Police searched the apartment of Monique Littlejohn, Goins' girlfriend, on two occasions. There they found an unfired .45 caliber cartridge that one of the firearms experts testified had been in the same weapon as the cartridge casings found at the crime scene. Also found in Littlejohn's apartment, lying on the floor next to some men's clothing, was an instruction manual for Glock pistols.

Parrish Davis, a cab driver who had known Goins for several months prior to the shootings, testified at trial that about one week before the murders, Goins told him that he was upset because Tamika had become pregnant. Davis stated that Goins told him he "wanted to do away with her and her family." Further, Davis revealed that he and Goins had occasionally discussed .45 caliber pistols. Significantly, Davis also testified that on October 14, 1994, the day of the murders, Goins asked Davis to drive him out of town concealed in the trunk of a friend's car, which Davis refused to do. Approximately a month after the shootings, Goins and Littlejohn were apprehended in New York.

II. Procedural History

At trial and during sentencing, Goins was represented by appointed counsel Robert Johnson and Susan Hansen. On June 13, 1995, a jury in the Circuit Court of the City of Richmond convicted Goins of one charge of capital murder, four charges of first degree murder, two malicious wounding charges, and seven charges of illegal use of a firearm. In a separate sentencing proceeding, the jury recommended the imposition of the death sentence for the capital murder after finding that Goins' conduct was "outrageously or wantonly vile, horrible, or inhuman" and concluding that he represented a continuing serious threat to society. Va.Code § 19.2-264.2. For the noncapital offenses, the jury sentenced Goins to four life terms plus 78 years in prison. After considering the probation officer's report and conducting a sentencing hearing, the trial court sentenced Goins to death in accordance with the jury's recommendation.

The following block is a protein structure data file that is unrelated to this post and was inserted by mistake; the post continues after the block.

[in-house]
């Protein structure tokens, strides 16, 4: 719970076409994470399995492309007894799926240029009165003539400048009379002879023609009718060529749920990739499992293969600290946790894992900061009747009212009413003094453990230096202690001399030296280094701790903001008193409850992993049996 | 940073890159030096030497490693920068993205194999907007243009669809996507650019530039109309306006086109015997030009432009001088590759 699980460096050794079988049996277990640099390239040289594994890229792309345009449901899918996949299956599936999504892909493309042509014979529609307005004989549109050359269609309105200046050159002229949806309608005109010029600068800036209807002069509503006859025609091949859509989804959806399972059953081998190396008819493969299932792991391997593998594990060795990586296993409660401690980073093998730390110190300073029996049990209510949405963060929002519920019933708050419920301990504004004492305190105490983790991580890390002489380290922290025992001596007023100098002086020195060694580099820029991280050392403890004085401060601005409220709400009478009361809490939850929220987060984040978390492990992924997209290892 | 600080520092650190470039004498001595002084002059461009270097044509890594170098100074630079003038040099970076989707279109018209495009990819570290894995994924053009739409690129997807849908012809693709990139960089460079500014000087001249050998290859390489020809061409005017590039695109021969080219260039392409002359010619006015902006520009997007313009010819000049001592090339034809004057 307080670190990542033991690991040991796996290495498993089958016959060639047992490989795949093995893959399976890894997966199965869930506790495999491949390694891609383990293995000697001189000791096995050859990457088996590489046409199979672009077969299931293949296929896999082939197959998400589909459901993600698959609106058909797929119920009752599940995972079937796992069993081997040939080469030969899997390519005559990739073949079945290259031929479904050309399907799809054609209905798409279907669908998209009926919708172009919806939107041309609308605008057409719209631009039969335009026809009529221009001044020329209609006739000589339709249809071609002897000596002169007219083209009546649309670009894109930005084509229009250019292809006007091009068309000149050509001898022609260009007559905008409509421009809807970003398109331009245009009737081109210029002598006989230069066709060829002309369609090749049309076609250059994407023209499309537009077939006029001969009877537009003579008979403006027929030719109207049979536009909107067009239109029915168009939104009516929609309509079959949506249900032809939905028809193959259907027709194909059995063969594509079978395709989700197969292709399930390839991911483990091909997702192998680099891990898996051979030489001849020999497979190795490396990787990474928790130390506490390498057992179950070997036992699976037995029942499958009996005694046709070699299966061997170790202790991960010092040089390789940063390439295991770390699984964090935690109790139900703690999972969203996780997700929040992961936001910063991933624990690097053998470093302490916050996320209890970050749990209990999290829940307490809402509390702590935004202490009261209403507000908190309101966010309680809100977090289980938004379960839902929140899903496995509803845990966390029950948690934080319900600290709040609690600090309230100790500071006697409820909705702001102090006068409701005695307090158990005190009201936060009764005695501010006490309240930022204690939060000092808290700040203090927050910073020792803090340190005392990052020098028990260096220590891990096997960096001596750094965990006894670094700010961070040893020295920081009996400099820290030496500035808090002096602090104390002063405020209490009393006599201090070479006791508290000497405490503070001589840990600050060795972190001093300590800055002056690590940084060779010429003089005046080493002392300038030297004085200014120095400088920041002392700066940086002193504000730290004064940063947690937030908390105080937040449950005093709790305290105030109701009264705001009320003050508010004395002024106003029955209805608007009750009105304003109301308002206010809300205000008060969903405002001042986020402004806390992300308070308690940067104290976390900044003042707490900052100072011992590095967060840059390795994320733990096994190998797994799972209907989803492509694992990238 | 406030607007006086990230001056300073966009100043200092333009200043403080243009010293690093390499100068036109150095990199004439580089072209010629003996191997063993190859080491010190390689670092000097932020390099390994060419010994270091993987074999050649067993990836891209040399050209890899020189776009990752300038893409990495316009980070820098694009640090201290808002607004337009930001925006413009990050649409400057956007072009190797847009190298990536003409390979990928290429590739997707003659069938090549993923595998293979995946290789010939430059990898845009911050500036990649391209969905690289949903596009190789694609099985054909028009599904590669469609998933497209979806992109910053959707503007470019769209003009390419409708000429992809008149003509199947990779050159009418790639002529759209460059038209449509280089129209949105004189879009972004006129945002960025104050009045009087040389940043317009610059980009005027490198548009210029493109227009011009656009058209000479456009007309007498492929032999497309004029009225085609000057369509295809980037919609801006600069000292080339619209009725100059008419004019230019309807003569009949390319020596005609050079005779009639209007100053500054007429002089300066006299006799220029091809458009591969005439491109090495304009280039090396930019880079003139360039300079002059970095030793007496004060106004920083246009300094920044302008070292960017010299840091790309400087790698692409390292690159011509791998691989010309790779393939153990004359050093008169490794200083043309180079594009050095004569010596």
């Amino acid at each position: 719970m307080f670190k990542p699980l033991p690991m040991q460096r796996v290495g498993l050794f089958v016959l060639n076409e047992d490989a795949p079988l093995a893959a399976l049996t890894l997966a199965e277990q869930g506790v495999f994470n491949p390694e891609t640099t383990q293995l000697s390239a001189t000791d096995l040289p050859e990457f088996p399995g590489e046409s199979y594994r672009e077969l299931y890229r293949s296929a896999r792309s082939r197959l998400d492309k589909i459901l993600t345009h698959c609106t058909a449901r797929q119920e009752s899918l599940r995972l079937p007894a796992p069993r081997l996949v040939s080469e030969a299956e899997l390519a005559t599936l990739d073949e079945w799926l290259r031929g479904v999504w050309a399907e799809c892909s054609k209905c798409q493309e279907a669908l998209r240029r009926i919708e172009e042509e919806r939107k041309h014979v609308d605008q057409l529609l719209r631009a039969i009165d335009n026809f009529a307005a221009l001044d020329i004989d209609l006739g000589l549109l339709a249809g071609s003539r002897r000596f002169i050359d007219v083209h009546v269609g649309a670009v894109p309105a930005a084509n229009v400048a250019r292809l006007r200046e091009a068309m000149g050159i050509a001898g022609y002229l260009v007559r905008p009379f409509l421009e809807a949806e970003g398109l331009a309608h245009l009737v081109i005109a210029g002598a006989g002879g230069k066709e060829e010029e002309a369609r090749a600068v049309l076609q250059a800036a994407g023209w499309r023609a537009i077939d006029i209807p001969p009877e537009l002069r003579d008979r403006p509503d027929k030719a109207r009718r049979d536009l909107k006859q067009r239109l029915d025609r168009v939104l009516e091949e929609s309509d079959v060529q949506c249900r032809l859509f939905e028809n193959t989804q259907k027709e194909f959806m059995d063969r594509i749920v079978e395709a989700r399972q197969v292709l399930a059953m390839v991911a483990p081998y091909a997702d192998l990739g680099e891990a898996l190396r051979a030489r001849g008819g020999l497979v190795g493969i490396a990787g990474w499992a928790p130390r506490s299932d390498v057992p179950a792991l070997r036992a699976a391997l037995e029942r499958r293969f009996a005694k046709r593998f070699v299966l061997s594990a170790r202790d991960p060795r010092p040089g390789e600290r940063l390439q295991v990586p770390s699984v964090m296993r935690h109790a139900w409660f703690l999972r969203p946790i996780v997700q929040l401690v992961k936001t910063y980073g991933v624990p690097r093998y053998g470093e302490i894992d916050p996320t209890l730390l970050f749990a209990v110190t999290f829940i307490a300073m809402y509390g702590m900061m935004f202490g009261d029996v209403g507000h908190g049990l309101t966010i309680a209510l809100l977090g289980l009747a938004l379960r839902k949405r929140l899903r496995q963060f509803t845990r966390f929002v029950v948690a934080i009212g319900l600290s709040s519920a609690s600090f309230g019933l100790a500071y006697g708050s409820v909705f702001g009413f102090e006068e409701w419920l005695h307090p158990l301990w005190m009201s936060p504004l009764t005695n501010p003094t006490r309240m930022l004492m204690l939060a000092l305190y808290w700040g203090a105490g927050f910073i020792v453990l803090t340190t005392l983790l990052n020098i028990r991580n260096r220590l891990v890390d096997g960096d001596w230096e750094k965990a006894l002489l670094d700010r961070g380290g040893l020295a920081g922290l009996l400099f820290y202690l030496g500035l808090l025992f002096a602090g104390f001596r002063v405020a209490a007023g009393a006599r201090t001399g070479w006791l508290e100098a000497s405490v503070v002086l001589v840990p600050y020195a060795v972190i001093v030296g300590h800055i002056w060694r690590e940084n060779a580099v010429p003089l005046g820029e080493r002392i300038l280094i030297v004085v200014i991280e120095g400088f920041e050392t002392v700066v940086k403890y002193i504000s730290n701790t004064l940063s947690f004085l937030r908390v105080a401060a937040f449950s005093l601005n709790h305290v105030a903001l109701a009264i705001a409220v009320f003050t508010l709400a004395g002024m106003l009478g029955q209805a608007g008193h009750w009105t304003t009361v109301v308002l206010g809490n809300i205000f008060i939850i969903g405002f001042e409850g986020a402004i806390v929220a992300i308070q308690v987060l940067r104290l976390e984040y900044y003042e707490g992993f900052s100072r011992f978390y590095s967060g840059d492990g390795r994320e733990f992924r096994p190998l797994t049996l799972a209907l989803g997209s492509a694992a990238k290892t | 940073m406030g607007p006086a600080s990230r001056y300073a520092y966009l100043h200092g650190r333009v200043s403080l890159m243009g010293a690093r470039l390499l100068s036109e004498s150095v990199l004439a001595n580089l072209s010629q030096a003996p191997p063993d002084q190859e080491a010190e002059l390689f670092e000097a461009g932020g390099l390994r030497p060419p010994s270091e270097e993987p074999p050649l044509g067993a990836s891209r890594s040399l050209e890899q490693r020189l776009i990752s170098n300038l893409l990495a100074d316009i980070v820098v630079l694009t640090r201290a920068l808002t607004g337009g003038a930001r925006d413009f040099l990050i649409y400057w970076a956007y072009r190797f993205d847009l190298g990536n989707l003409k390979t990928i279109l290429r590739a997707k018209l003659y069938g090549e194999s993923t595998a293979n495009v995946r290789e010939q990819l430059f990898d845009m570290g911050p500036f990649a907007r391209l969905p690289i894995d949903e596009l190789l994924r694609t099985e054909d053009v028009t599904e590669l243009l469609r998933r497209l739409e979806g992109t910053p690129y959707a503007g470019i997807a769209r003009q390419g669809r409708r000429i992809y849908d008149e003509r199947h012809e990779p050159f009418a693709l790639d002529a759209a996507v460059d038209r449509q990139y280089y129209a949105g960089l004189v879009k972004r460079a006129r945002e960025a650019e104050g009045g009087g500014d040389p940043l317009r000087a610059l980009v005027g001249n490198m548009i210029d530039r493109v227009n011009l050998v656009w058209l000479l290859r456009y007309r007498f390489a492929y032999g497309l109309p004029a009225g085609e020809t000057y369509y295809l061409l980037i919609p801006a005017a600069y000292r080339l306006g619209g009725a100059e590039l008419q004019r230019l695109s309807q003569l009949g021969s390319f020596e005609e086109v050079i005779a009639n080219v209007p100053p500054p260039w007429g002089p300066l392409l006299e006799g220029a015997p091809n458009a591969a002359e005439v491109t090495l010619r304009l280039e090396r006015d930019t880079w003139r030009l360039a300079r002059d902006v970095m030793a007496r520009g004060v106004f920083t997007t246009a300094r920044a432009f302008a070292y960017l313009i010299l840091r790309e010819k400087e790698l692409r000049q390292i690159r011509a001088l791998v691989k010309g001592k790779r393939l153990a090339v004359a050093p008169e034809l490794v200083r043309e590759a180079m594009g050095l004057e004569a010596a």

Still represented by Attorneys Johnson and Hansen, Goins appealed his convictions and sentences to the Supreme Court of Virginia. This appeal failed; the conviction and sentence were affirmed by published opinion on April 19, 1996. See Goins v. Commonwealth, 251 Va. 442, 470 S.E.2d 114, 132 (1996). The United States Supreme Court denied Goins' petition for a writ of certiorari on October 7, 1996. See Goins v. Virginia, 519 U.S. 887, 117 S.Ct. 222, 136 L.Ed.2d 154 (1996).

Represented by newly-appointed counsel, Goins then filed a 146-page petition for a writ of habeas corpus in the Supreme Court of Virginia on December 6, 1996. The Supreme Court of Virginia directed Goins to refile the petition to conform to the fifty-page limit set by state rules, and Goins complied by filing an amended petition. On May 5, 1997, without conducting an evidentiary hearing, the Supreme Court of Virginia dismissed the amended petition. See Goins v. Warden, No. 962477 (Va. May 5, 1997).

Thereafter, on August 14, 1997, the Circuit Court of the City of Richmond scheduled Goins' execution for September 15, 1997. On September 5, 1997, Goins filed a motion in this Court for a stay of execution and appointment of counsel to prepare a federal habeas petition pursuant to 28 U.S.C. § 2254. This Court stayed execution and granted the motion for appointment of counsel on September 11, 1997, and on January 7, 1998, Goins moved for the appointment of experts and an investigator. The Court denied this motion, without prejudice to Goins' renewal of the motion should circumstances warrant following the filing of the habeas petition and the government's response. Goins then filed his 185-page petition on February 17, 1998, setting out thirty-six grounds for relief as follows:

I. The appointment of unqualified counsel deprived Goins of a fair trial and sentencing;

II. Goins received inadequate assistance of counsel stemming from counsel's inadequate pretrial investigation;

III. The trial court's decision to select the venire from Gloucester County denied Goins the right to an impartial jury and fair trial;

IV. The trial court failed to discharge its duty to select a fair and impartial jury;

V. The trial court improperly denied Goins the opportunity to mail a questionnaire to potential jury members;

VI. The trial court erred in denying additional peremptory challenges;

VII. The trial court improperly limited questions during voir dire;

VIII. The trial court improperly failed to remove three jurors;

IX. Prospective jurors were improperly dismissed for cause;

X. The trial court erred in not allowing Goins to question or educate jurors about parole during voir dire;

XI. The trial court denied fatigued counsel a recess;

XII. Trial counsel failed to provide Goins with effective assistance of counsel during jury voir dire;

XIII. The...